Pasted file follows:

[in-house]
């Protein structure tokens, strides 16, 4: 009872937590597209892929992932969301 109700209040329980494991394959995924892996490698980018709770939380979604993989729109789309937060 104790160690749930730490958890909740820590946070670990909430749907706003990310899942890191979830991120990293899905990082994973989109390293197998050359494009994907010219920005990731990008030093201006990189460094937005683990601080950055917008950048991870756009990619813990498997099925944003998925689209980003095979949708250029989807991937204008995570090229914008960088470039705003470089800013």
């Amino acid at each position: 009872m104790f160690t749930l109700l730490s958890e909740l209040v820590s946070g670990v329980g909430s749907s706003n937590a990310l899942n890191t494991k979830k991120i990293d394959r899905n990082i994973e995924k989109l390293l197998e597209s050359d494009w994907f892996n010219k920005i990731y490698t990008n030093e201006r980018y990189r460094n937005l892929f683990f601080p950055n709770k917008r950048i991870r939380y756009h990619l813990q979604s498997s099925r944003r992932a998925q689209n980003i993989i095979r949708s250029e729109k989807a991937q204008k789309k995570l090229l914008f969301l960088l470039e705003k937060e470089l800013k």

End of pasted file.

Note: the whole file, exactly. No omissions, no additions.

[in-house]
């Protein structure tokens, strides 16, 4: 009872937590597209892929992932969301 109700209040329980494991394959995924892996490698980018709770939380979604993989729109789309937060 104790160690749930730490958890909740820590946070670990909430749907706003990310899942890191979830991120990293899905990082994973989109390293197998050359494009994907010219920005990731990008030093201006990189460094937005683990601080950055917008950048991870756009990619813990498997099925944003998925689209980003095979949708250029989807991937204008995570090229914008960088470039705003470089800013």
């Amino acid at each position: 009872m104790f160690t749930l109700l730490s958890e909740l209040v820590s946070g670990v329980g909430s749907s706003n937590a990310l899942n890191t494991k979830k991120i990293d394959r899905n990082i994973e995924k989109l390293l197998e597209s050359d494009w994907f892996n010219k920005i990731y490698t990008n030093e201006r980018y990189r460094n937005l892929f683990f601080p950055n709770k917008r950048i991870r939380y756009h990619l813990q979604s498997s099925r944003r992932a998925q689209n980003i993989i095979r949708s250029e729109k989807a991937q204008k789309k995570l090229l914008f969301l960088l470039e705003k937060e470089l800013k």